Sunday, November 9, 2008

Musing on Summer Heights High

Some of this appeared in the Courier Mail yesterday in an piece by Erica Thompson who kindly contacted me for a comment. It seems Summer Heights High is getting rave reviews in the US (as opposed to the critical panning of KandK). Anyway I thought I would post the lot in case anyone is interested. It's really just thoughts in response to some points raised from Erica - that may appear later and be followed through in more academic papers.

Glowing critical reviews do not always translate to high ratings. And sometimes shows rate highly but are critically panned. And then you have something like Kath and Kim which got bad reviews and poor ratings. The shows do seem to be being received differently in the US and it would be wonderful for Summer Heights High to be celebrated as I think it deserves every success. As to the reason why it could be something to do with Summer Heights High’s comic style. The Australian Kath and Kim relies very much on catchphrases and broad physical, visual and verbal comedy. Summer Heights High is closer to the deadpan comedy style of the mockumentary that we see in The Office, where the comedy is somewhat blacker. By this I mean, there are moments that are funny, but there are also a great many awkward, embarrassing, almost cruel scenes which make the viewers cringe in disbelief. Perhaps this kind of comedy translates more easily across national and cultural boundaries, although I imagine the ratings will be the real judge. I also think part of the attraction of Summer Heights High (as with Lilley’s previous effort in We Can Be Heroes) is watching him play all the characters . It’s a real comic tour-de force.

It’s always difficult to say whether programs will translate into other markets. I think it always depends on the people involved in the project. I was very sceptical that Ricky Gervais’s The Office would translate well to the USA but it seems to have succeeded. Maybe Ricky Gervais and Stephen Merchant were able to regain more control than Jane Turner and Gina Riley were able to. I do think that with the right people involved Summer Heights High might have had more of a chance of success in translation as I think it’s characters are more universal types. This is slightly different to Kath and Kim where so much of the comedy is based on the nuances of Australian culture, and clearly it was difficult to capture the essence of this in the US version. I also felt that Selma Blair was miscast as Kim – there seemed to be a hesitation in the US Kath and Kim to embrace the grotesque dagginess of the Australian version. But then, maybe that was one of the aspects of the program that was lost in translation. What I would have really liked to see was an American network take a risk on running the Australian version of Kath and Kim and seeing how it was received. In remaking program I think there is a bigger risk of failure, in that the mystery ingredients of its success might not be able to be recaptured. Top Gear Australia is a good case in point here too. It looks and sounds like the British Top Gear, but the magic of this program is the personalities, not the cars. And it is those personalities who are missing in action on the Australian version.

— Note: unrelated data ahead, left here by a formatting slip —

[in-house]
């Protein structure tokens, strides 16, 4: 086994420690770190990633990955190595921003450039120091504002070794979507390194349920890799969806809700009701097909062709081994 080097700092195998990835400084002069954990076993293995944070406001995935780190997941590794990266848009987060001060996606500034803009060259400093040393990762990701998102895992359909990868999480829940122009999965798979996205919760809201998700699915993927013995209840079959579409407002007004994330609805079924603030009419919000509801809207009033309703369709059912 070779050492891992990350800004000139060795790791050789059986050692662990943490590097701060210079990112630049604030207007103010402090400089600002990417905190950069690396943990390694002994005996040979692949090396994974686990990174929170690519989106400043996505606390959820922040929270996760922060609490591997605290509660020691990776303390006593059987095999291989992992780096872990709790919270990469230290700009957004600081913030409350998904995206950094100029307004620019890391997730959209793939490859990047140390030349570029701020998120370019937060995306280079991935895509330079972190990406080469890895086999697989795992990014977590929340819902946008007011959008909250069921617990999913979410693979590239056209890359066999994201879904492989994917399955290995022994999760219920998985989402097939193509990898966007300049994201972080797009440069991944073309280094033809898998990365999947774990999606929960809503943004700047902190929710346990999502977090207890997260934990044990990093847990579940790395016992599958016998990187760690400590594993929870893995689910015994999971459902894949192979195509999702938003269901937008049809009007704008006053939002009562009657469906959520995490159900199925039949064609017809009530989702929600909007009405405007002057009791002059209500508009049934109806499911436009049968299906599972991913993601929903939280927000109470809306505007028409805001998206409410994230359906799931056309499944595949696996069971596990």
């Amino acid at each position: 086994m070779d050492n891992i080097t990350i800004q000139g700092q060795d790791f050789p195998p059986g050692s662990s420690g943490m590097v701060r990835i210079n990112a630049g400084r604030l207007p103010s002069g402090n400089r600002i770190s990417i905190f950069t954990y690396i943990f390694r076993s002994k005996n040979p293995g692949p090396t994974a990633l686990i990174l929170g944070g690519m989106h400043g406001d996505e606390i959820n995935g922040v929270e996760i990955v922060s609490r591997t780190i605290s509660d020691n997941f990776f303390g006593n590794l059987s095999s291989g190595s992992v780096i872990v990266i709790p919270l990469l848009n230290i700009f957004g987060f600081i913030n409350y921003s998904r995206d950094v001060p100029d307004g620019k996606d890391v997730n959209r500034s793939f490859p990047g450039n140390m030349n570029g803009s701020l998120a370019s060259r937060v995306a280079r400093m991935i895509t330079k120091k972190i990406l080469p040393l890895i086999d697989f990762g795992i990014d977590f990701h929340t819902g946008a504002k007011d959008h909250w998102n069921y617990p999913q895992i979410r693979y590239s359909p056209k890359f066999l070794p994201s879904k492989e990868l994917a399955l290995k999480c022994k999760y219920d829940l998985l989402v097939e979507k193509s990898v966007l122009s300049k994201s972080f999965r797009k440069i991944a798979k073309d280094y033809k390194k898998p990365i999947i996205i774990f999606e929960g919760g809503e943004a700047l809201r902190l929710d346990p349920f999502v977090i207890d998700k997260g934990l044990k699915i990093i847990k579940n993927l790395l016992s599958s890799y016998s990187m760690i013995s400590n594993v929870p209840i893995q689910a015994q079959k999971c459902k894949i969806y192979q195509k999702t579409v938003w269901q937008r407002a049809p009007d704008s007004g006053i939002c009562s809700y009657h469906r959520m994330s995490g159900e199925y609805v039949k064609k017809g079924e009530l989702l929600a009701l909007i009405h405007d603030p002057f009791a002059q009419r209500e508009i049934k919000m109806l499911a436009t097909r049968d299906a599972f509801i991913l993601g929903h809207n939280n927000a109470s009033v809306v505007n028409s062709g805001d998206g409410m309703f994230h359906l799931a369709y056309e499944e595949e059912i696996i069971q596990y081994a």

Airing on HBO the imperative for Summer Heights High to be a ratings bonanza is perhaps not as strong, as it was for Kath and Kim which aired on NBC. Network television tends to look for immediate commercial success in terms of ratings, whereas cable broadcasters like HBO have more room for programs like Summer Heights High which are critically adored but need not necessarily attract a huge mainstream audience. Perhaps Kath and Kim (particularly in its original Australian version) would have been more successful if it had been given an opportunity on HBO or another similar station.

I think it’s too early in his career to label Chris Lilley a genius. However, if he continues to make such incisive satirical black comedy he may turn out to be the modern day equivalent of someone like Barry Humphries, as he builds up a body of comic work and comic characters. I hope he does because his powers of observation and ability to inhabit the characters he creates is something very special and original and not seen on Australian television for some time.

Successful or not, what I think is positive about programs like Kath and Kim and Summer Heights High trying their luck in the American market is that the awareness of the Australian television industry is being raised, particularly in such a lucrative and large market as the US. We have some wonderfully creative comedians working in television and the more opportunities they are given both here and overseas, the better it is for the future of the industry, and for us as TV viewers. That being said, I really hope American audiences are as fascinated by Mr G, J’aime and Jonah as we have been.

And final thought for the day: I'm glad Lilley resisted the lure of the American remake.

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